HR Study Guide CH11
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Monetary and nonmonetary rewards provided by companies to attract, motivate, and retain employees.
Basic compensation that an employee receives, usually as a wage or salary.
Payments calculated directly from the amount of time worked by employees.
Consistent payments made each period regardless of the number of hours worked.
Compensation linked directly to individual, team, or organizational performance.
Indirect reward given to an employee or group of employees as part of membership in the organization.
continuum of compensation philosophies
Assumes that individuals who have worked another year are entitled to pay increases, with little regard for performance differences.
Requires that compensation changes reflect performance differences.
Perceived fairness between what a person does and what the person receives.
Perceived fairness of the process and procedures used to make decisions about employees.
Perceived fairness in the distribution of outcomes.
Rewards individuals for the capabilities they demonstrate and acquire.
Compensation plan that equalizes cost differences between the international assignment and the same assignment in the home country.
global market approach
Compensation plan that attempts to be more comprehensive in providing base pay, incentives, benefits, and relocation expenses regardless of the country to which the employee is assigned.
tax equalization plan
Compensation plan used to protect expatriates from negative tax consequences.
Earnings that are supposed to meet the basic needs of an individual working for an organization.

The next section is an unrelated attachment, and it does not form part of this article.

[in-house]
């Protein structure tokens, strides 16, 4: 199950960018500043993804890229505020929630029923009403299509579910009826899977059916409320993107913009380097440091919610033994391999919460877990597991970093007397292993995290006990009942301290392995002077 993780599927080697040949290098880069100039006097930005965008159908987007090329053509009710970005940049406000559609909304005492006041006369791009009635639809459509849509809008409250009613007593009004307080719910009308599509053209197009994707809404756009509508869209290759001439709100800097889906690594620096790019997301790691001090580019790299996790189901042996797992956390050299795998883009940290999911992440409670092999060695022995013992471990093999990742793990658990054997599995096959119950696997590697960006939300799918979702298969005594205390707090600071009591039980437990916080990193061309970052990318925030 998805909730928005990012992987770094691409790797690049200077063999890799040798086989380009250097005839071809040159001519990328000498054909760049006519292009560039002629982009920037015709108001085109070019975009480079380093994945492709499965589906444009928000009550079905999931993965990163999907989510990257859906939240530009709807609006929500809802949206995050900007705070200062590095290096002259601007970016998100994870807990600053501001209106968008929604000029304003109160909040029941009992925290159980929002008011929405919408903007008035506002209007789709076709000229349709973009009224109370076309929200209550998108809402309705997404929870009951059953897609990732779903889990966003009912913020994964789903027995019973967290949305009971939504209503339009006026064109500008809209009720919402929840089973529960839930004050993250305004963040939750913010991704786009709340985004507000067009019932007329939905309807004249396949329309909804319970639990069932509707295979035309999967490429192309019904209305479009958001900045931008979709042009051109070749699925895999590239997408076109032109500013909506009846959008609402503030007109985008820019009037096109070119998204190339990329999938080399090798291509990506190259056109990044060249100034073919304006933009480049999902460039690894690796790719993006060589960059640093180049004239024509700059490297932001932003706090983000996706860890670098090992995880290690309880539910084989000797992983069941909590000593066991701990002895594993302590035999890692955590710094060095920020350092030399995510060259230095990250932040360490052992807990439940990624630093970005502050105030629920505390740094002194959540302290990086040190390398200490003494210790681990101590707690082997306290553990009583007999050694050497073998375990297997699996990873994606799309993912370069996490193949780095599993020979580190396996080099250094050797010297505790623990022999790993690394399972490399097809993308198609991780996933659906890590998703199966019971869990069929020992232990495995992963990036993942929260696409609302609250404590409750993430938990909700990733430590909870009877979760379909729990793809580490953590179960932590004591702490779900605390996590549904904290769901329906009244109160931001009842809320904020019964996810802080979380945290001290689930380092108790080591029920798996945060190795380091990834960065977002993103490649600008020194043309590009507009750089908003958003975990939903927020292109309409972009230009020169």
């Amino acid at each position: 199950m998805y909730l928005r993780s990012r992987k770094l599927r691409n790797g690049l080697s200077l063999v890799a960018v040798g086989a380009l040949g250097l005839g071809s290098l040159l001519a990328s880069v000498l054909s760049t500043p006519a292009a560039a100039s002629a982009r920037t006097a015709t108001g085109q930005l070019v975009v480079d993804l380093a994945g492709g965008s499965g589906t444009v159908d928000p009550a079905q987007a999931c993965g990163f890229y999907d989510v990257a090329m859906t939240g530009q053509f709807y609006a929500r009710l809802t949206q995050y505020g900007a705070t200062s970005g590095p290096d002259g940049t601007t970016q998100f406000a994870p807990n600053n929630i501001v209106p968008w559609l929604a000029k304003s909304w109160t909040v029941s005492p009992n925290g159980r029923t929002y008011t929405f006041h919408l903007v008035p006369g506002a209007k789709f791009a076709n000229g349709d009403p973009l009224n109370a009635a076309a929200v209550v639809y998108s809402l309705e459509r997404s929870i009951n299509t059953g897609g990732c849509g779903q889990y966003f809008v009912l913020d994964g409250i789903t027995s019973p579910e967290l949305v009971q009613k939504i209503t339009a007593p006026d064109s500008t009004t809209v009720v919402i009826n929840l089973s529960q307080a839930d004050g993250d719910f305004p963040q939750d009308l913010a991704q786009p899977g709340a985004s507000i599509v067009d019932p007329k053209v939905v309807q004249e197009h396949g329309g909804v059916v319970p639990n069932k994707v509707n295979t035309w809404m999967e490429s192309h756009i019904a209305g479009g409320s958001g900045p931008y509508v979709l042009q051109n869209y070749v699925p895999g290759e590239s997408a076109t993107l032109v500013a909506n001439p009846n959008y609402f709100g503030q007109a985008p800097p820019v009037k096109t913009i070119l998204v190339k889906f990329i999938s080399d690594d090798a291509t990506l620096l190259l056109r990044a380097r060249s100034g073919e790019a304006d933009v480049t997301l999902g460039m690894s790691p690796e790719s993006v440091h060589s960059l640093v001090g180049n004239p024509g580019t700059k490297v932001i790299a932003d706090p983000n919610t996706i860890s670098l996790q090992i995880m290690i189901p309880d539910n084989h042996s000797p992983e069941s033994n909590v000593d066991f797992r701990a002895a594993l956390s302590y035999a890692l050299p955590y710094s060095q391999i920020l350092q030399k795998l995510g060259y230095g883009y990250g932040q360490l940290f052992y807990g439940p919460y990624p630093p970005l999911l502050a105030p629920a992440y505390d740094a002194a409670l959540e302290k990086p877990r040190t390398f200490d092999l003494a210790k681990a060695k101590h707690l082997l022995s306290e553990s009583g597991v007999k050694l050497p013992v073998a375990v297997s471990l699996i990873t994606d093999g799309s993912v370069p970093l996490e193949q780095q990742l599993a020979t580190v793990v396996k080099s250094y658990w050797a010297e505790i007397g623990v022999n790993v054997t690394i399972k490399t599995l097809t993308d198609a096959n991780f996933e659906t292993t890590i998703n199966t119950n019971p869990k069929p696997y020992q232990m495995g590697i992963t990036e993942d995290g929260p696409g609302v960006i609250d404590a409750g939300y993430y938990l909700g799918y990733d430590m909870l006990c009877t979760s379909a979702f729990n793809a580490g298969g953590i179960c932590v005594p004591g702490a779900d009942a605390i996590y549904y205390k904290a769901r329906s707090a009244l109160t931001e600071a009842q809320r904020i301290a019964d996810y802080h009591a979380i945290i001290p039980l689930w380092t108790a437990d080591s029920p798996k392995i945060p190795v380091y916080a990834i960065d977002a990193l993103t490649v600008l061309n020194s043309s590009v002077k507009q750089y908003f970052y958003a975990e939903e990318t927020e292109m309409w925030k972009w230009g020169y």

Employees who are not paid overtime.
Employees who must be paid overtime.
The concept that the pay for all jobs requiring comparable knowledge, skills, and abilities should be the same even if actual job duties and market rates differ significantly.
A court order that directs an employer to set aside a portion of an employee's wages to pay a debt owed to a creditor.
Formal systematic means to identify the relative worth of jobs within an organization.
Job value commonly present throughout a group of jobs within an organization.
Use of market pay data to identify the relative value of jobs based on what other employers pay for similar jobs.
Collection of data on compensation rates for workers performing similar jobs in other organizations.
Jobs found in many organizations that can be used for the purposes of comparison.
Group of jobs having common organizational characteristics.
Groupings of individual jobs having approximately the same job worth.
Graph line that shows the relaionship between job value as determined by job evaluation points and job value as determined pay survey rates.
Grouping jobs into pay grades based on similar market survey amounts.
Practice of using fewer pay grades with much broader ranges than in traditional compensation systems.
Incumbent who is paid above the range set for a job.
Incumbent who is paid below the range set for a job.
Occurs when the pay differences among individuals with different levels of experience and performance become small.
Pay level divided by the midpoint of the pay range.
Time spent in an organization or on a particular job.
lump-sum increase (LSI)
One-time payment of all or part of a yearly pay increase.
Three general components of total rewards and give examples of each.
- Compensation - Base pay
- Benefits - Medical
- Performance and Talent Management - Training
Four compensation system design issues.
- Compensation Fairness and Equity
- External Equity
- Internal Equity
- Pay Secrecy vs. Openness
- Market Competitiveness and Compensation
- Individual v Team Rewards
- Competency-Based Pay Systems
Basic provisions of FLSA
- Minimum Wage - Fed/State whichever is higher.
- Child Labor - 16 yr, 18 yr, 14-15 yr
- Exempt and Non-Exempt
- Overtime Pay - time and a half over 40
Process of building a base pay system.
- Job Analysis
- Valuing Jobs/Pay Surveys
- Pay Policies - Pay Structure
- Individual Pay - Performance Appraisal
- Implementation, Communication, Monitoring
Two Means of Valuing Jobs
- Market Pricing
- Job Evaluation Methods
Two Ways Individual Pay Increases Are Determined
- Pay Adjustment Matrix - Compa-ratio
- Standardized Pay Increases
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